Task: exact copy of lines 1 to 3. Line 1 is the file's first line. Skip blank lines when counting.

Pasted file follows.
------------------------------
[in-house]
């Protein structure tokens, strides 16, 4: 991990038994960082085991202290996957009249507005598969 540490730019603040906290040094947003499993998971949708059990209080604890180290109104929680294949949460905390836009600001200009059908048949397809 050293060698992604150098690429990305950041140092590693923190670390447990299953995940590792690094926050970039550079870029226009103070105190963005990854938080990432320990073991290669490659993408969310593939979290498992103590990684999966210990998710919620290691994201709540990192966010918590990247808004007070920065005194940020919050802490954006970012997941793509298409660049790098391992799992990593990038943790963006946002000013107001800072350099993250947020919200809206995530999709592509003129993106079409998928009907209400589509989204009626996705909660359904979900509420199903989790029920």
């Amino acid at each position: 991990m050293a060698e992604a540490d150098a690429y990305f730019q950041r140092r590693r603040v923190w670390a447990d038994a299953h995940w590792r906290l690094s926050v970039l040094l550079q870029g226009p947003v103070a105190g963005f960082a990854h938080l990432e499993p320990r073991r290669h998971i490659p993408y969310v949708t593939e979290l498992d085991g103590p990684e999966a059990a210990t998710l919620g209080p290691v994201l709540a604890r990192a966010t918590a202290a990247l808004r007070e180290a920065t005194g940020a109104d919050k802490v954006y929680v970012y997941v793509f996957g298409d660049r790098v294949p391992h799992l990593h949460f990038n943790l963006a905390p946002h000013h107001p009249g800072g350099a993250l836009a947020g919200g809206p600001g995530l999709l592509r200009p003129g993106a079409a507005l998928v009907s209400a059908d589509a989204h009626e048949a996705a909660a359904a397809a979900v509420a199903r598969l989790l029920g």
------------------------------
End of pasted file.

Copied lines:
[in-house]
């Protein structure tokens, strides 16, 4: 991990038994960082085991202290996957009249507005598969 540490730019603040906290040094947003499993998971949708059990209080604890180290109104929680294949949460905390836009600001200009059908048949397809 050293060698992604150098690429990305950041140092590693923190670390447990299953995940590792690094926050970039550079870029226009103070105190963005990854938080990432320990073991290669490659993408969310593939979290498992103590990684999966210990998710919620290691994201709540990192966010918590990247808004007070920065005194940020919050802490954006970012997941793509298409660049790098391992799992990593990038943790963006946002000013107001800072350099993250947020919200809206995530999709592509003129993106079409998928009907209400589509989204009626996705909660359904979900509420199903989790029920």
């Amino acid at each position: 991990m050293a060698e992604a540490d150098a690429y990305f730019q950041r140092r590693r603040v923190w670390a447990d038994a299953h995940w590792r906290l690094s926050v970039l040094l550079q870029g226009p947003v103070a105190g963005f960082a990854h938080l990432e499993p320990r073991r290669h998971i490659p993408y969310v949708t593939e979290l498992d085991g103590p990684e999966a059990a210990t998710l919620g209080p290691v994201l709540a604890r990192a966010t918590a202290a990247l808004r007070e180290a920065t005194g940020a109104d919050k802490v954006y929680v970012y997941v793509f996957g298409d660049r790098v294949p391992h799992l990593h949460f990038n943790l963006a905390p946002h000013h107001p009249g800072g350099a993250l836009a947020g919200g809206p600001g995530l999709l592509r200009p003129g993106a079409a507005l998928v009907s209400a059908d589509a989204h009626e048949a996705a909660a359904a397809a979900v509420a199903r598969l989790l029920g």